“They made the choice to invest in the family,” Dr. Jaffe said. “They’ve seen that the quality of the people in the family and who they are is going to determine if the family succeeds in the future. The business decisions are important, but they’re really derived from the quality of the family.”
In some ways, what these families did was not dissimilar from what affluent, education-focused parents do with their children, he said. They spare no expense for school, tutors and sports that will give their children an edge. But in the case of the families he studies, they have the added benefit of a coterie of advisers to insure the children understand finance, business and family governance.
What Staying United Entails: Family first sounds like a cliché, but Dr. Jaffe said his research found that second and third generations in successful families with wealth focused on including people in business and the family decisions. It goes hand in hand with the need for mutual respect and engagement from family members who may not live close to one another.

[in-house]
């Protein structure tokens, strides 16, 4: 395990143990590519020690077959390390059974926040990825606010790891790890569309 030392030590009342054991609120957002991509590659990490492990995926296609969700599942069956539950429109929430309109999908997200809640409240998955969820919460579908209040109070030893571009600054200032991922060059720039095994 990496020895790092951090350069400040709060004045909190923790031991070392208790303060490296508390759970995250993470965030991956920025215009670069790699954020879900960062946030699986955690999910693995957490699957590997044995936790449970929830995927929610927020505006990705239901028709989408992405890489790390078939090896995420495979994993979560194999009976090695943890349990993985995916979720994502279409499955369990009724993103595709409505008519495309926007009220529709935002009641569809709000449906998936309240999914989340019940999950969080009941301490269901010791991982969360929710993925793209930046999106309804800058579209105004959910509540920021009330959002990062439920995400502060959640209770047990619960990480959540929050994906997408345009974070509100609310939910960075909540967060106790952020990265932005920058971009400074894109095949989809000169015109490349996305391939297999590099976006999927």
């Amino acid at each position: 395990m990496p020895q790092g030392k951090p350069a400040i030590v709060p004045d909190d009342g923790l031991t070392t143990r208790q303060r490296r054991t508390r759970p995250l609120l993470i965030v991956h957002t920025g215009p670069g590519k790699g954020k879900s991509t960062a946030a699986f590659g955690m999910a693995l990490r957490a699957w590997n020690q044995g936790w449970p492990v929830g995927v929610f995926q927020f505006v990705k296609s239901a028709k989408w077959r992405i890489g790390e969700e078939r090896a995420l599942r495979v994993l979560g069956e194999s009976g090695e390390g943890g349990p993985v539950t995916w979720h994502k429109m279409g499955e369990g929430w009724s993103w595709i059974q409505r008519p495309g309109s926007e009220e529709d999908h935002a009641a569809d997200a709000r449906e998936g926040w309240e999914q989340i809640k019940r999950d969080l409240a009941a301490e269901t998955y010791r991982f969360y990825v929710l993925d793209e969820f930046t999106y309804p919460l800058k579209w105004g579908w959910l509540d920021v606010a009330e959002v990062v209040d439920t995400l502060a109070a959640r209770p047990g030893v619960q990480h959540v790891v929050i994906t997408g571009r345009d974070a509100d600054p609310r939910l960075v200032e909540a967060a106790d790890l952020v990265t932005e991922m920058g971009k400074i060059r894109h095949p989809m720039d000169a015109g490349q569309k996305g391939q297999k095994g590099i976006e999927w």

“The decision in the second, third generations to create a great family involves transparency, respect and engagement,” he said. “It flows from the fact that because we’re wealthy we want to invest in some sense of us as a family. It’s not ‘we all have money, let’s pat ourselves on the back and enjoy it.’”
Why They Do It: It’s not about the money — they’d have plenty of it without the family business. It’s about their legacy, and all that entails. It’s continuing what their relatives created and expanding and adapting it as the years go on.
“To keep this entity together, they have to develop a respectful, positive, useful way of working together,” he said. “They have to collaborate because there’s going to be conflict and stress.”
He pointed to families like that of John D. Rockefeller or the one behind King Ranch, founded by Richard King and his wife, Henrietta, as examples of families that have stayed together through difficult times.
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